Most building based tenants organizations spring up in response to a crisis.
The crisis is over, now how can you sustain the organization? Usually organizations that spring from a crisis are pretty informal and drift apart when the "crisis" is over.
Sometimes, though, an uprising organization will decide that there's some value in sticking together past the crisis time. To insure survival, there are five things to consider: structure, mission, goals, leaders, and participation.
Structure means a way to do business. An organization that is built to survive needs to have some plan for who belongs and how decisions are made. HUD regs say: Meets regularly, operates democratically, is inclusive of all the tenants and independent of management. That's good advice for any tenants organization. Having written guidelines in the form of a charter and bylaws insures that everyone knows how things work even if memories fail or leaders move away. Of course, as situations change, bylaws can change. But there's a written process for that too.
Mission is also known as The Power of Purpose. A nice clear statement of the goals of the organization can help keep the members on track. If you can condense your mission into a statement that fits on a coffee cup, so much the better. Everyone can remember why we're working together. Think of "We the people...." which you memorized in elementary school.
Goals flow from the mission. Goals should be balanced with some short term/high impact goals and some longer term goals that shift the balance of power between owner and tenant. As you achieve a goal, add another one and don't be afraid to keep score.
Leaders. Your uprising organization was probably led by one person who could express the feelings of the members clearly and was courageous in speaking truth to power. Formal organizations need that kind of inspirational leader...and more. A task leader makes sure that the agenda is clear, that meetings are focused, and assignments are completed. Task leaders make sure that work gets done. A social leader makes sure that members have a chance to participate and have a feeling of belonging. Task and social leaders can be competitive unless they understand how each role supports the other.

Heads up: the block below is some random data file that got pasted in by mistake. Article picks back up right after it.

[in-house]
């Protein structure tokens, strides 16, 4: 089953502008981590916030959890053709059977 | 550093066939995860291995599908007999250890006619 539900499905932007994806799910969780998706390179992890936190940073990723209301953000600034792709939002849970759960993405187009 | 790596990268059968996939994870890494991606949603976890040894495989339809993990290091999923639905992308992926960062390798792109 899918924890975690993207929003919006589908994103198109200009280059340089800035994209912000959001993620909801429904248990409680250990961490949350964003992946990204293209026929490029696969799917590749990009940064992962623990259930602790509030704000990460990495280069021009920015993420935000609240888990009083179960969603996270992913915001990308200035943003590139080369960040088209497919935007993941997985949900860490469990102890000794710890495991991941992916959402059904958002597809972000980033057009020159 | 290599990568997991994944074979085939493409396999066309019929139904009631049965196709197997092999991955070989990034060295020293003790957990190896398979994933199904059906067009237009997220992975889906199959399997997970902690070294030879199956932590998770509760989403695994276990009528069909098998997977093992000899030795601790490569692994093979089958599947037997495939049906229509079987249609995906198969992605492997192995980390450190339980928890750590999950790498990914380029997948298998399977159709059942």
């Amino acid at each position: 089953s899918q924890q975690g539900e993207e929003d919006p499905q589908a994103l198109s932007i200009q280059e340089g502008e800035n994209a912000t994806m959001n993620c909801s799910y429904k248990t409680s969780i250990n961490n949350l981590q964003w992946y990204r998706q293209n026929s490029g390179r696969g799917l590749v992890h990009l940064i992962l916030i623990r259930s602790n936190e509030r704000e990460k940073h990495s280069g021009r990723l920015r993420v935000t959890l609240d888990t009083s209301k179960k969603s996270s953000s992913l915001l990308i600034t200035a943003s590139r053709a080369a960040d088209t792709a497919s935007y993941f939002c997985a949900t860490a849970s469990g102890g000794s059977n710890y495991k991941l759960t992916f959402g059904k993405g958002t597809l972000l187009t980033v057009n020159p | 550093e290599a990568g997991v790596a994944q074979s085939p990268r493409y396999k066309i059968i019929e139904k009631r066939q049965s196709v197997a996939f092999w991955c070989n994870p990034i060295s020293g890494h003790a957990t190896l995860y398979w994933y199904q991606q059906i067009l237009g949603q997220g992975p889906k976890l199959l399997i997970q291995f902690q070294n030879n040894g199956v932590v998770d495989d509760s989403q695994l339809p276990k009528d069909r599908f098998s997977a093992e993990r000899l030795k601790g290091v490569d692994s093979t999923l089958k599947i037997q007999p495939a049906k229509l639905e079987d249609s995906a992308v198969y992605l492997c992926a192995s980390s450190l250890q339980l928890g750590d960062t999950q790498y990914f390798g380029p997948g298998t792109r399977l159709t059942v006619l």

Participation. Members who are active are critical for long term success. People who come out, speak up and follow through are the backbone of a voluntary organization. What's a rule of thumb? Aim towards engaging 30% of the community for active membership. Having another 30% who are not active, but generally supportive (the silent majority) is also a good measure of participation. Keep your members moving along the path of engagement.
The hardest thing for organizations to remember is that being an organization is supposed to be fun. In the darkest days of January and February of 1975, when it looked the Rainbow Terrace Rent Strike would collapse at any minute, a group of tenant leaders (the social leaders) decided to start a community garden. The Cleveland Mounted Police were convinced to dump a truckload of horse manure on the city property near the apartment complex and folks started planning. By the time the weather broke, tenants broke ground with borrowed tillers, rakes and shovels. The non gardeners got dragged into building benches and tables and raised beds with scrounged lumber. A project was born and morale stayed high, even as the court case dragged thru the next summer.